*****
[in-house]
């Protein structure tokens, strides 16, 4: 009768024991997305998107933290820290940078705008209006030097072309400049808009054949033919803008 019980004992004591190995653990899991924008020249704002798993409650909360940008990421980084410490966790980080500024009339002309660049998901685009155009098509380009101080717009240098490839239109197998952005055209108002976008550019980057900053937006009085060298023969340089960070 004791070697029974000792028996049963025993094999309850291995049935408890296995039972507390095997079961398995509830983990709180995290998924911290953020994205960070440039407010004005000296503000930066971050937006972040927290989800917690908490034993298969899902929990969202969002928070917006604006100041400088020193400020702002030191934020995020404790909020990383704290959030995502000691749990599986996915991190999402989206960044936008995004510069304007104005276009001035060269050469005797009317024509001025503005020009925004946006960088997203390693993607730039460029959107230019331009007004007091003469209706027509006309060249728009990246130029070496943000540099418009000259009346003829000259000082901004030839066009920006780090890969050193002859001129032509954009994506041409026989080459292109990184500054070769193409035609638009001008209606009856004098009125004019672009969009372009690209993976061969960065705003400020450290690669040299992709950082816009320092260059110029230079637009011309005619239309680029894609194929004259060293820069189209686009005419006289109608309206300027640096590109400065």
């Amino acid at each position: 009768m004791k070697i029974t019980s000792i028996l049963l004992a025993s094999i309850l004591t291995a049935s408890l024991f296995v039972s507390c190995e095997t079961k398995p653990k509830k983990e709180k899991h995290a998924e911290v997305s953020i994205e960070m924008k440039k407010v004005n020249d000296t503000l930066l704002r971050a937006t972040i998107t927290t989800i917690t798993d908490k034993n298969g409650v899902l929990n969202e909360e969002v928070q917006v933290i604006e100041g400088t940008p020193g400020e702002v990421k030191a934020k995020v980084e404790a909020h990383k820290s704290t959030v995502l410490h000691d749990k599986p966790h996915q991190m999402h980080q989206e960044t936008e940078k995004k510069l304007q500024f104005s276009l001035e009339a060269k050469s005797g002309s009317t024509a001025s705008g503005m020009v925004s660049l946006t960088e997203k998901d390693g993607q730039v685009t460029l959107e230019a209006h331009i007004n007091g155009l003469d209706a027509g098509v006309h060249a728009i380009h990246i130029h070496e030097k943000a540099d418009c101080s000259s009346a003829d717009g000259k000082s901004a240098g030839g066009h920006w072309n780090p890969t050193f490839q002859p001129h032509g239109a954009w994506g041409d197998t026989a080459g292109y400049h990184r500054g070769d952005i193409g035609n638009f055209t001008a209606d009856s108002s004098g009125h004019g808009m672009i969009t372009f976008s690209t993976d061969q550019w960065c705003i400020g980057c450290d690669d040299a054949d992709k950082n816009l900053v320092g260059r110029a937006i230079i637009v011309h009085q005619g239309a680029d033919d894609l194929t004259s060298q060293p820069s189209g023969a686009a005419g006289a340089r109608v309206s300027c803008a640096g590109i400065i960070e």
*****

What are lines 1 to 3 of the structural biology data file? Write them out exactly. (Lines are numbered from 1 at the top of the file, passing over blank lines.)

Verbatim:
[in-house]
């Protein structure tokens, strides 16, 4: 009768024991997305998107933290820290940078705008209006030097072309400049808009054949033919803008 019980004992004591190995653990899991924008020249704002798993409650909360940008990421980084410490966790980080500024009339002309660049998901685009155009098509380009101080717009240098490839239109197998952005055209108002976008550019980057900053937006009085060298023969340089960070 004791070697029974000792028996049963025993094999309850291995049935408890296995039972507390095997079961398995509830983990709180995290998924911290953020994205960070440039407010004005000296503000930066971050937006972040927290989800917690908490034993298969899902929990969202969002928070917006604006100041400088020193400020702002030191934020995020404790909020990383704290959030995502000691749990599986996915991190999402989206960044936008995004510069304007104005276009001035060269050469005797009317024509001025503005020009925004946006960088997203390693993607730039460029959107230019331009007004007091003469209706027509006309060249728009990246130029070496943000540099418009000259009346003829000259000082901004030839066009920006780090890969050193002859001129032509954009994506041409026989080459292109990184500054070769193409035609638009001008209606009856004098009125004019672009969009372009690209993976061969960065705003400020450290690669040299992709950082816009320092260059110029230079637009011309005619239309680029894609194929004259060293820069189209686009005419006289109608309206300027640096590109400065």
């Amino acid at each position: 009768m004791k070697i029974t019980s000792i028996l049963l004992a025993s094999i309850l004591t291995a049935s408890l024991f296995v039972s507390c190995e095997t079961k398995p653990k509830k983990e709180k899991h995290a998924e911290v997305s953020i994205e960070m924008k440039k407010v004005n020249d000296t503000l930066l704002r971050a937006t972040i998107t927290t989800i917690t798993d908490k034993n298969g409650v899902l929990n969202e909360e969002v928070q917006v933290i604006e100041g400088t940008p020193g400020e702002v990421k030191a934020k995020v980084e404790a909020h990383k820290s704290t959030v995502l410490h000691d749990k599986p966790h996915q991190m999402h980080q989206e960044t936008e940078k995004k510069l304007q500024f104005s276009l001035e009339a060269k050469s005797g002309s009317t024509a001025s705008g503005m020009v925004s660049l946006t960088e997203k998901d390693g993607q730039v685009t460029l959107e230019a209006h331009i007004n007091g155009l003469d209706a027509g098509v006309h060249a728009i380009h990246i130029h070496e030097k943000a540099d418009c101080s000259s009346a003829d717009g000259k000082s901004a240098g030839g066009h920006w072309n780090p890969t050193f490839q002859p001129h032509g239109a954009w994506g041409d197998t026989a080459g292109y400049h990184r500054g070769d952005i193409g035609n638009f055209t001008a209606d009856s108002s004098g009125h004019g808009m672009i969009t372009f976008s690209t993976d061969q550019w960065c705003i400020g980057c450290d690669d040299a054949d992709k950082n816009l900053v320092g260059r110029a937006i230079i637009v011309h009085q005619g239309a680029d033919d894609l194929t004259s060298q060293p820069s189209g023969a686009a005419g006289a340089r109608v309206s300027c803008a640096g590109i400065i960070e």